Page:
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TABLE OF CONTENTS:

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HISTORY OF NEW-YORK.

Page

Chapter I. Of the Discovery of America, by Christo-

pher Columbus, on the 12th of October, 1492.

1

Chapter II. From the Discovery of America by

Columbus, to the settlement of Fort Amsterdain, (now

New-York,) by the Dutch, in the year. 1629.

14

Chapter III. From the possession of the colony by.

the Dutch, to its surrender to the British, under the com-

mand of Colonel Richard Nichols, in the year 1664.

Chapter IV. From the surrender of the province to

the English, in 1664, to the aceession of King William

and Queen Mary to the throne, in 1688.

22

Chapter V. From the accession of William and Mary,

to the arrival of Govenor Burnet, in the year 1720.

28

Chapter VI. From the arrival of Govenor Burnet,

till the Negro Plot, in the year, 1739.

Chapter VII. From the Negro Piot, to the arrival of

Sir Charles Hardie, as Govenor, in 1755.

49

Chapter VIII. From the arrival of Sir Charles Har-

dy, to the Declaration of Independence, 4th July, 1776. 65

Chapter IX. From the Declaration of Independence,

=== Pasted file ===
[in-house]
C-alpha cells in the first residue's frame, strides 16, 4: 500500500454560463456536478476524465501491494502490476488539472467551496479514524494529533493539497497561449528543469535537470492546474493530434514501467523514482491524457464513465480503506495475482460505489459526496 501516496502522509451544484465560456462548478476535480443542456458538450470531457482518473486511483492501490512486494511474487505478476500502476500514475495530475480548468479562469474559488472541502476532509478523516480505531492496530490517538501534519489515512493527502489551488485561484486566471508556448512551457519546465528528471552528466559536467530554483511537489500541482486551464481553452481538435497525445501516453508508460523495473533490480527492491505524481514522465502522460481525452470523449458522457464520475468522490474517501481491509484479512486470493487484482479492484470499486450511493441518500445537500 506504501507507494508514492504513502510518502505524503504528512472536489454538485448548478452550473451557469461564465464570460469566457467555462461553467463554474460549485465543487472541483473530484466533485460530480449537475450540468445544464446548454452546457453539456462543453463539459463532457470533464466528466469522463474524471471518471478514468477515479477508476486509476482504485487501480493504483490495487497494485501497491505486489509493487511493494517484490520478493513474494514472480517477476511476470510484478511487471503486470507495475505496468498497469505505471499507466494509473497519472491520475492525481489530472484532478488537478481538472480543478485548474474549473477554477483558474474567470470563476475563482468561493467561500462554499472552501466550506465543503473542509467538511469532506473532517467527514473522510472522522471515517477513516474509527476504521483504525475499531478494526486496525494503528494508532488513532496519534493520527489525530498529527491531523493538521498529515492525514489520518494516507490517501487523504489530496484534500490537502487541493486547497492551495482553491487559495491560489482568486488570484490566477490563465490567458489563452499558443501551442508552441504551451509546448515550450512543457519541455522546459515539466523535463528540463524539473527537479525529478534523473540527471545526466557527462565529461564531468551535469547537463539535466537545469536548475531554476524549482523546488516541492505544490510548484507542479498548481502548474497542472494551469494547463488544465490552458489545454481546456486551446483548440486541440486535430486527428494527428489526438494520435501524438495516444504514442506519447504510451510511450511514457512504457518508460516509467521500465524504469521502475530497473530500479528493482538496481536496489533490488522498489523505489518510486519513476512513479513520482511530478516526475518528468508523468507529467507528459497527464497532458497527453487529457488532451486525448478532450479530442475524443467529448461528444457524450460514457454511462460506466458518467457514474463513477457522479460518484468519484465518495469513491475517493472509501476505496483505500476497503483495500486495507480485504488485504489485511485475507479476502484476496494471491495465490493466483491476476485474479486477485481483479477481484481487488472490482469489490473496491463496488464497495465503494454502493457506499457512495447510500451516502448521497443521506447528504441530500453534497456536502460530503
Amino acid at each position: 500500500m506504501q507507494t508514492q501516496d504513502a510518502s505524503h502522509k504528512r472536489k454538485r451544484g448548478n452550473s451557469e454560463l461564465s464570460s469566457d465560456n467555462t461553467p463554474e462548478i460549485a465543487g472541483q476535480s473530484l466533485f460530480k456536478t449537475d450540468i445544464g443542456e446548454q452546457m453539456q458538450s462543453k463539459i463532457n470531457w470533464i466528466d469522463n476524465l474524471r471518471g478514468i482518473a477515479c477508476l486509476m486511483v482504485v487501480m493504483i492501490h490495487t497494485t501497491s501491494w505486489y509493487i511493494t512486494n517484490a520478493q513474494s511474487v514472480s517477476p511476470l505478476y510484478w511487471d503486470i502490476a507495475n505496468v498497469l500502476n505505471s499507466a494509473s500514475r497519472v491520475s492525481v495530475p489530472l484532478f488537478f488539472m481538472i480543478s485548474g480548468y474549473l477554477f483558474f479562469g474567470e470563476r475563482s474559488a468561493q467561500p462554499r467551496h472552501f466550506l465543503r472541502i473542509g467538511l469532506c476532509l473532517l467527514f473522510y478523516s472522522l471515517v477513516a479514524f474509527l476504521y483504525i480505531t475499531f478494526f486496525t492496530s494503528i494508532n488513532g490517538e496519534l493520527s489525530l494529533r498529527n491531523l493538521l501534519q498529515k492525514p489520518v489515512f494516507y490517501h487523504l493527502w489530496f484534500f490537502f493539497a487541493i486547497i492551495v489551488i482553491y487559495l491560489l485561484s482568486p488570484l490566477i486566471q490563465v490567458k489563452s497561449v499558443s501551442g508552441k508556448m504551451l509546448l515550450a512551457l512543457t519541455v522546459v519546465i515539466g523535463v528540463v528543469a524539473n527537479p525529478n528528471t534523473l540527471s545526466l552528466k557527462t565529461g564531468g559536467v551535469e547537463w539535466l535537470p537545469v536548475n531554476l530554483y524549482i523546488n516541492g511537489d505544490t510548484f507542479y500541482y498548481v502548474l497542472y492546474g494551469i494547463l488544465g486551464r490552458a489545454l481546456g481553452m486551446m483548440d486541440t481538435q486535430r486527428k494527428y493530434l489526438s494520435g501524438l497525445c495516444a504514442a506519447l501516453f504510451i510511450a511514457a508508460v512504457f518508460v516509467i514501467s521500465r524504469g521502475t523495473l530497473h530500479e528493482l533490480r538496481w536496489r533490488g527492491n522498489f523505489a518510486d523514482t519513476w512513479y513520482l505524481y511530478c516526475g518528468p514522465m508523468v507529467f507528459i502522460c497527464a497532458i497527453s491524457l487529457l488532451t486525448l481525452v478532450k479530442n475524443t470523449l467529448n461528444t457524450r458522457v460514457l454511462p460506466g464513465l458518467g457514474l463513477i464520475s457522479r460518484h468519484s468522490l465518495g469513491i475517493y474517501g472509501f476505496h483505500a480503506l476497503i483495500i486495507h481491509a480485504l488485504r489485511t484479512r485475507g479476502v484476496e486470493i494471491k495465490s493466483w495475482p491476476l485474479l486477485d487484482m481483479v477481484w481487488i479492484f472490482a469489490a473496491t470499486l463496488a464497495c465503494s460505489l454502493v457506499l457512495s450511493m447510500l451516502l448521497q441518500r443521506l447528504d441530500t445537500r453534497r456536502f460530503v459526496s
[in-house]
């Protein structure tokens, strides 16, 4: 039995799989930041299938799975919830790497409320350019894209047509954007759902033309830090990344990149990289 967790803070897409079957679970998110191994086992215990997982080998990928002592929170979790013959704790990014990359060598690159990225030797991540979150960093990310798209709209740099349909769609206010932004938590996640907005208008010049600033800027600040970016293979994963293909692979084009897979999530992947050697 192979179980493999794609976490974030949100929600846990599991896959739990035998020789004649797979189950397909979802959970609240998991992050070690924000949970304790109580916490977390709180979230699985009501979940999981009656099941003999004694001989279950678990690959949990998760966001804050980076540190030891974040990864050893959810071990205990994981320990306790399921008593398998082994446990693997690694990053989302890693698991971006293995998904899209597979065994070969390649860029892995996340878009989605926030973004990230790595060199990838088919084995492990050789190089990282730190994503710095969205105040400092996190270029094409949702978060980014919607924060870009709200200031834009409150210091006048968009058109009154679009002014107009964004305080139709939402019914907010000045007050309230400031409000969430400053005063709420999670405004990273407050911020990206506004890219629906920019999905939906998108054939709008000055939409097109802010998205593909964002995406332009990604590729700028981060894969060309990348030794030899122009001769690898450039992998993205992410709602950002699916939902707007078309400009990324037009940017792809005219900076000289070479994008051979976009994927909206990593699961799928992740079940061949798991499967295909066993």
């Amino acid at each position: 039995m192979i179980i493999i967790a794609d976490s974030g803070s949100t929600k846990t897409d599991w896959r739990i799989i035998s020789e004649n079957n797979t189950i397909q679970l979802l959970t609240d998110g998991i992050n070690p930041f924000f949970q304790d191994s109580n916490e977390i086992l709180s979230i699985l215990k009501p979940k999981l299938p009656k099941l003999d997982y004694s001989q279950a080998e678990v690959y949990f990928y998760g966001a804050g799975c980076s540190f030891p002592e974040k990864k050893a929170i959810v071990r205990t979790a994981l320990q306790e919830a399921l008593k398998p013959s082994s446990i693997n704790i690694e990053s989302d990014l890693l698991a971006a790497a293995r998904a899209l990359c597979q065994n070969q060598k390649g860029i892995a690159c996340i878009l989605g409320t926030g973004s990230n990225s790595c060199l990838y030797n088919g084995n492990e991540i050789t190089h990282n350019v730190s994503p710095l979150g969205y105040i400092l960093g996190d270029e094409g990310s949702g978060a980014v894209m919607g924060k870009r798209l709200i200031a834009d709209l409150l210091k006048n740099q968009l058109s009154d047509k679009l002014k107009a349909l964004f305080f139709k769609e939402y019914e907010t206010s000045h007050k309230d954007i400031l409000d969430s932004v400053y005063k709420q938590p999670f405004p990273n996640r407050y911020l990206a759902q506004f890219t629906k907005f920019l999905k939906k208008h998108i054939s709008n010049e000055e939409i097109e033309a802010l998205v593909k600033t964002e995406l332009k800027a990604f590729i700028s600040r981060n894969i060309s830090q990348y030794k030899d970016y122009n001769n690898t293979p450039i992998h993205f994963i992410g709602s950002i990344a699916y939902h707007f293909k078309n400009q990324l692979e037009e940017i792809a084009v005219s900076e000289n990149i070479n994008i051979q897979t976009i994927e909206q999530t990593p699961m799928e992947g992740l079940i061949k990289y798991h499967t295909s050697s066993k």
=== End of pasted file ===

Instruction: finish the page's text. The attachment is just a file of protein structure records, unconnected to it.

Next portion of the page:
to the evacuation of the City by the British, 25th of No-

vember, 1783.

Chapter X. From the evacuation of the City, till

the first meeting of Congress, under the New Constitution,

4th March, 1789.

107

Chapter XI. From the organization of the New Con-

stitution, to the procession in honour of the completion of

the Grand Canal, 4th November, 1825.

120-

Chapter XII. A short account of the rise, progress,

and completion of the Great, Canal, and of the grand

Celebration, which took place in this city, on that aus-

picious occasion.

133,

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THE

DESCRIPTION

OF THE

CITY OF

OF NEW-YORK.

PART I.

CHAPTER I. Of the Discovery of America, by Christopher Columbus, on

the 12th of October, 1492. It has been asserted, although as I believe, with very little reason, that America was known to the ancients. According to some traditions it had, at a very early period, been visited by the Greenlanders, the Norwegians and the Welsh. Of this, however, we have no evidence in history. But if it were really true, the knowledge, which they had obtained concerning the existence of what is now emphatically called The New Worldwas of no benefit eii her to themselves or others. It was in fact, like "a candle put under a bushel or in a secret place;" for it gave no light. On the whole, it appears more than probable, that the Europeans neither knew, nor had even thought of the existence of the continent which we now inhabit, till the days of CHRISTOPHER COLUMBUS, of whose life as well as some of the particular circumstances, which induced him to conceive the possibility of this important discovery, I now proceed to give a brief account.

CHRISTOPHER COLUMBUS OR Colon, as he has been sometimes called, was born in the republic of Genoa, in 1447. From a letter, which he addressed, A. D. 1501, to Ferdinand and Isabella, the king and queen of Spain, it appears, that he had then been engaged in a maritime life for nearly four